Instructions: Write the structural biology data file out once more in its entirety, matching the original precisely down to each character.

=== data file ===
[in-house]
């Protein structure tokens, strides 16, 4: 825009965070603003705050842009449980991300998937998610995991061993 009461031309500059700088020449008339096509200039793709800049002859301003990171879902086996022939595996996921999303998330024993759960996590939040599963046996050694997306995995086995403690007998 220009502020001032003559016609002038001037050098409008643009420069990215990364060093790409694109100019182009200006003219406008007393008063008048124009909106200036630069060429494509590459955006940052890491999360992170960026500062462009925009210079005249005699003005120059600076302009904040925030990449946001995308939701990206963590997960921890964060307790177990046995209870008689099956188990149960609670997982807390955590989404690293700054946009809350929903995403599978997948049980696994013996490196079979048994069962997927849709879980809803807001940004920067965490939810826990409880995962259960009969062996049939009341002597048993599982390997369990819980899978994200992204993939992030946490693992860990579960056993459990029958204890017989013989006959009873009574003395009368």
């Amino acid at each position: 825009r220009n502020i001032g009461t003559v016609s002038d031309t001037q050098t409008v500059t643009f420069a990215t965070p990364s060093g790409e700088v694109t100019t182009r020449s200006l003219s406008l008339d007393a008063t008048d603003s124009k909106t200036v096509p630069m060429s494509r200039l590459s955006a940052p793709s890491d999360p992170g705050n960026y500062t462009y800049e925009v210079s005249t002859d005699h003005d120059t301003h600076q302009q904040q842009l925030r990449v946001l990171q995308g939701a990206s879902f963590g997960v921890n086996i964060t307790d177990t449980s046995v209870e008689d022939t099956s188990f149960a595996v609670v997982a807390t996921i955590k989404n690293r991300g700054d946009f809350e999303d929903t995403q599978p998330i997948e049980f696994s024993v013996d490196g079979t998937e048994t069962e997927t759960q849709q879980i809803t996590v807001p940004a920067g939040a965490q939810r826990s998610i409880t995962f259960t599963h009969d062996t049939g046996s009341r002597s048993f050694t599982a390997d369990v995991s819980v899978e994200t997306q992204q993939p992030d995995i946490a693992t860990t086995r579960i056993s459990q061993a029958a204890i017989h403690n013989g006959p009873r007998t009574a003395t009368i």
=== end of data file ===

[in-house]
């Protein structure tokens, strides 16, 4: 825009965070603003705050842009449980991300998937998610995991061993 009461031309500059700088020449008339096509200039793709800049002859301003990171879902086996022939595996996921999303998330024993759960996590939040599963046996050694997306995995086995403690007998 220009502020001032003559016609002038001037050098409008643009420069990215990364060093790409694109100019182009200006003219406008007393008063008048124009909106200036630069060429494509590459955006940052890491999360992170960026500062462009925009210079005249005699003005120059600076302009904040925030990449946001995308939701990206963590997960921890964060307790177990046995209870008689099956188990149960609670997982807390955590989404690293700054946009809350929903995403599978997948049980696994013996490196079979048994069962997927849709879980809803807001940004920067965490939810826990409880995962259960009969062996049939009341002597048993599982390997369990819980899978994200992204993939992030946490693992860990579960056993459990029958204890017989013989006959009873009574003395009368």
């Amino acid at each position: 825009r220009n502020i001032g009461t003559v016609s002038d031309t001037q050098t409008v500059t643009f420069a990215t965070p990364s060093g790409e700088v694109t100019t182009r020449s200006l003219s406008l008339d007393a008063t008048d603003s124009k909106t200036v096509p630069m060429s494509r200039l590459s955006a940052p793709s890491d999360p992170g705050n960026y500062t462009y800049e925009v210079s005249t002859d005699h003005d120059t301003h600076q302009q904040q842009l925030r990449v946001l990171q995308g939701a990206s879902f963590g997960v921890n086996i964060t307790d177990t449980s046995v209870e008689d022939t099956s188990f149960a595996v609670v997982a807390t996921i955590k989404n690293r991300g700054d946009f809350e999303d929903t995403q599978p998330i997948e049980f696994s024993v013996d490196g079979t998937e048994t069962e997927t759960q849709q879980i809803t996590v807001p940004a920067g939040a965490q939810r826990s998610i409880t995962f259960t599963h009969d062996t049939g046996s009341r002597s048993f050694t599982a390997d369990v995991s819980v899978e994200t997306q992204q993939p992030d995995i946490a693992t860990t086995r579960i056993s459990q061993a029958a204890i017989h403690n013989g006959p009873r007998t009574a003395t009368i």